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At this year’s Film Neu, D.C.’s annual German-language film festival, one obvious selection was curiously absent. The Baader Meinhof Complex, a steely adaptation of Stefan Aust’s account of the 1970s radical leftist movement in Germany, had just received an Academy Award nomination for Best Foreign Language Film, but the organizers were unable to secure rights to show it. Its lone D.C. screening so far was back in February at National Geographic’s Global Glimpse series; the Goethe Institute will show the film a few days before it opens officially on Sept. 11. The film re-creates a tenuous moment in German history, when the transgressions of its government and police force still echoed the wanton brutality of its near past and the Red Army Faction’s initially sympathetic resistance eventually led the group down a slippery slope of violence. It’s a depressing catalog of the misinterpretation of revolutionary ideals and compelling cinema.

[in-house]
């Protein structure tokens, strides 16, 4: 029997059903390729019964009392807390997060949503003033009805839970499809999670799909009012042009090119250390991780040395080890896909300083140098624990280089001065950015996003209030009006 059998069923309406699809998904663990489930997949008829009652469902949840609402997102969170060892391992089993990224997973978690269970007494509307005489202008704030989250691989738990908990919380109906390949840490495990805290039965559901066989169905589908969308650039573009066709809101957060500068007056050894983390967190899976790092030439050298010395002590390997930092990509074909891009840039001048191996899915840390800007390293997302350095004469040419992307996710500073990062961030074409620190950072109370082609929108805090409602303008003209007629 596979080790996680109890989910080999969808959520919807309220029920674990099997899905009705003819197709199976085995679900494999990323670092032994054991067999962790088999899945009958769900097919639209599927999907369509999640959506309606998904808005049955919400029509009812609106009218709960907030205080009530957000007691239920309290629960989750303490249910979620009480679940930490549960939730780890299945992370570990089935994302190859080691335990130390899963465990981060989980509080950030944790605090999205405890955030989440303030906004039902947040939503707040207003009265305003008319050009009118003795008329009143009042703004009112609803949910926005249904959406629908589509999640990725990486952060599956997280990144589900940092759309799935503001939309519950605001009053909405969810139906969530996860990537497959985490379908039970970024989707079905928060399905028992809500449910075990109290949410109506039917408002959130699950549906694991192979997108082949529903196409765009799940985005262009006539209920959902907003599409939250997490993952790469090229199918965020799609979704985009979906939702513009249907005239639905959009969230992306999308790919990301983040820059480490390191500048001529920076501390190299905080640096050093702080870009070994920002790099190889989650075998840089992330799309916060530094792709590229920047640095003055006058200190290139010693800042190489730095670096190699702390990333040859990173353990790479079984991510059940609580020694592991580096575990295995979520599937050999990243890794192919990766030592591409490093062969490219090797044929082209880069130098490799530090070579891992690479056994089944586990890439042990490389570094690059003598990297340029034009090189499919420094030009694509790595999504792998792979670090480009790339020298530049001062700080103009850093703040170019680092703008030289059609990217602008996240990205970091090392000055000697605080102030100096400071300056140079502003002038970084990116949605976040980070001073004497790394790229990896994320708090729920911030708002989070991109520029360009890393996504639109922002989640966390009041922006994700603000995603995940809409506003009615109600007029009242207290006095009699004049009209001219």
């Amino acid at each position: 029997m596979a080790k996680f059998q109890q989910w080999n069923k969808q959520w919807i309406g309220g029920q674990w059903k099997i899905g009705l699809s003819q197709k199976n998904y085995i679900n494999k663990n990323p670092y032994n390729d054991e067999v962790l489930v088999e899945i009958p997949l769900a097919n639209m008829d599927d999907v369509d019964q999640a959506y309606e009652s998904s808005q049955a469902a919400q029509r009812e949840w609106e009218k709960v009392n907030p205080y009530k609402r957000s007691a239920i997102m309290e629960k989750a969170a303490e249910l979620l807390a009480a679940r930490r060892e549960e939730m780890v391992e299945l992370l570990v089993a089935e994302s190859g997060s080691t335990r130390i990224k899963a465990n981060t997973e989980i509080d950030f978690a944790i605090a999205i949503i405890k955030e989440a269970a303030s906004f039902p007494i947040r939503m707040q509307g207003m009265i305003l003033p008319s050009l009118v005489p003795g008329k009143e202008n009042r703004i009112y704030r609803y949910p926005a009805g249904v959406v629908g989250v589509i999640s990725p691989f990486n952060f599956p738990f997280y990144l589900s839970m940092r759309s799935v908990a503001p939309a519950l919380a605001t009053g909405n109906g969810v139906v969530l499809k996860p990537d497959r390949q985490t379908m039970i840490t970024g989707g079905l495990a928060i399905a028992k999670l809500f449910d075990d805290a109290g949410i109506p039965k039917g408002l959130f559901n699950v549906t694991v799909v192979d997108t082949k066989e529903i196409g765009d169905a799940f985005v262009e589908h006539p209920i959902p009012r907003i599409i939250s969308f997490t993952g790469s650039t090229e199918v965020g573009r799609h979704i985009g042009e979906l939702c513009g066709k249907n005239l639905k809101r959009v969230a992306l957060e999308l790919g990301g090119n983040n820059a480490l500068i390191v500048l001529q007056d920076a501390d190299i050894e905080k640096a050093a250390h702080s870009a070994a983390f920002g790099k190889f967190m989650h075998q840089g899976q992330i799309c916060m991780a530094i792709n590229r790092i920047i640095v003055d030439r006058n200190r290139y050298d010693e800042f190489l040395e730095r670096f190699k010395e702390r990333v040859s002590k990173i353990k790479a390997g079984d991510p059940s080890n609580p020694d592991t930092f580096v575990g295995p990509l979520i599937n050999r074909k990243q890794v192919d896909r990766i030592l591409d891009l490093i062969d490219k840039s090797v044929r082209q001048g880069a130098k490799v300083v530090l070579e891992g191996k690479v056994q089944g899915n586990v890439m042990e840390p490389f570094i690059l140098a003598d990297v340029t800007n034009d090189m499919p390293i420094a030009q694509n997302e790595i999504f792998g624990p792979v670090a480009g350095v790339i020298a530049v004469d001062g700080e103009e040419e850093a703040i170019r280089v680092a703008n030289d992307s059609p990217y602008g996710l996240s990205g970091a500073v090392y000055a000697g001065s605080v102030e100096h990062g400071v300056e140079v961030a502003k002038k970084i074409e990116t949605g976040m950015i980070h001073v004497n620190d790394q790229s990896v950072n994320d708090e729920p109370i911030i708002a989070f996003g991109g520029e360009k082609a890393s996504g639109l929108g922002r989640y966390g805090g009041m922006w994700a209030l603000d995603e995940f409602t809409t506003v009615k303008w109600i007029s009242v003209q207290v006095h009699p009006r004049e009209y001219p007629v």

THE FILM SHOWS AT 6:30 p.m. AT THE GOETHE-INSTITUT, 812 7th St. NW. $6. (202) 289-1200.